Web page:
We urge you to send a message to your Member of Congress to share your concerns for the deteriorating human rights situation in Honduras and to insist that the United States stop their efforts to push for international recognition of the Lobo government. In addition, please ask your Member of Congress to call for an end to the training of the Honduran military at the School of the Americas, now referred to as WHINSEC. Indeed, it is distressing that even in the months that the Obama administration was condemning the coup, the training of the Honduran military at the SOA/ WHINSEC continued.

As the people of Honduras take to the streets tomorrow to risk their lives to honor Vanessa and to insist that her life was not in vain, we ask that you take a few minutes to contact your member of Congress. Our combined efforts are necessary to help bring justice a step closer to the people of Honduras.



Read the final part of the graphic history of the Honduran coup. The comic is piecing together the evidence of repression, violence and threats against resistance members that went mostly undocumented in the wake of the November 29, 2010 Honduran elections. It also looks at the United States' involvement.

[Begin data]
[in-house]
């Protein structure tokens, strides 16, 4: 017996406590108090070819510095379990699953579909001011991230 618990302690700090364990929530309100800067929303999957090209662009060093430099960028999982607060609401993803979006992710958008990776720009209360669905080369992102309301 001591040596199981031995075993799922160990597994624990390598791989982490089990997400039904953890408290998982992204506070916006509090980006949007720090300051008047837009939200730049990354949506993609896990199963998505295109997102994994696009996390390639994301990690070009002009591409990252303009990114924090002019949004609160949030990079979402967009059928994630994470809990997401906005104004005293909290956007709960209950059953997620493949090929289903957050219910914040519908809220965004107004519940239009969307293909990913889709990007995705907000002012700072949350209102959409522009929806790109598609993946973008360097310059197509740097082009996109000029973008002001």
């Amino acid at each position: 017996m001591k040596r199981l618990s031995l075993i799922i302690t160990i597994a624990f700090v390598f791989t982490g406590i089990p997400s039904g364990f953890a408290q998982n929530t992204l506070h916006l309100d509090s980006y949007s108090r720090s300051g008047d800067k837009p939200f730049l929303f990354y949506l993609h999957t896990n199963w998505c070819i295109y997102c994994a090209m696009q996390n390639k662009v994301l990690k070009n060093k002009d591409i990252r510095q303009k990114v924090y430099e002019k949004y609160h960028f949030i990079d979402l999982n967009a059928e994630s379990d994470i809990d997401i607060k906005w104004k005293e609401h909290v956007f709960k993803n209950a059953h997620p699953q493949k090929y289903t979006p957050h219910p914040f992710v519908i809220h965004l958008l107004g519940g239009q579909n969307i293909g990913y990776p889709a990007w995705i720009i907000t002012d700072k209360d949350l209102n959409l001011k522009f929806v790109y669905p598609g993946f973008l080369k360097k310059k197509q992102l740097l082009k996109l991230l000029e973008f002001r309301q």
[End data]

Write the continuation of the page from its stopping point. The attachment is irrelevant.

View the comic online:

We appreciate your interest!

Our postal address is SOA Watch, PO Box 4566, Washington, DC 20017





[Friends of Peltier] Support Parole for Leonard Peltier   :)

Forwarded by Friends of Peltier on behalf of the Leonard Peltier
Defense Offense Committee

A Call to Action
February 8, 2010

Attention, Supporters!  February 6 has come and gone.  We've had
a day of rest, too.  It's time to get busy once again.

As you know, Leonard's application for parole was denied in August
2009. Leonard has appealed that decision and needs our
support. Leonard has not given up.  We can't give up, either.
In fact, let's intensify our efforts on Leonard's behalf.

Actively support the parole of Leonard Peltier as you did last
summer. Insist on a fair reconsideration of Leonard's application
for parole.

Write a brief and to-the-point letter to the U.S. Parole Commission
at 5550 Friendship Boulevard, Suite 420, Chevy Chase, Maryland
20815-7286, Re: Leonard Peltier #89637-132.

You can fax your letter to (301) 492-6694, if you wish.

The Commission has no public e-mail.

Once you've sent off your letter to the Commission, please also
call President Obama's comment line at (202) 456-1111 or (202)
456-1112. Tell the President to support the parole of Leonard

There was a crippling snow storm in the Washington metropolitan
area this past weekend.  Service at the White House may be disrupted
as a result.  Be patient and keep calling until you get through to
the comment line. Generally, the White House comment line is open
Monday through Friday from 9:00 a.m. to 5:00 p.m., EST.

Remember also that if the lines are busy, you can call the
switchboard at (202) 456-1414. Ask for the comment line. You may be
placed on hold until the next available staffer can take your call.

We thank you in advance for your attention to this urgent matter
--as well as your time, effort, and commitment.

In the Spirit of Crazy Horse,

The Leonard Peltier Defense Offense Committee


LP-DOC - PO Box 7488 - Fargo, ND  58106

(701) 235-2206 (Phone); (701) 235-5045 (Fax)

Time to set him free... Because it is the RIGHT thing to do.

Friends of Peltier   :)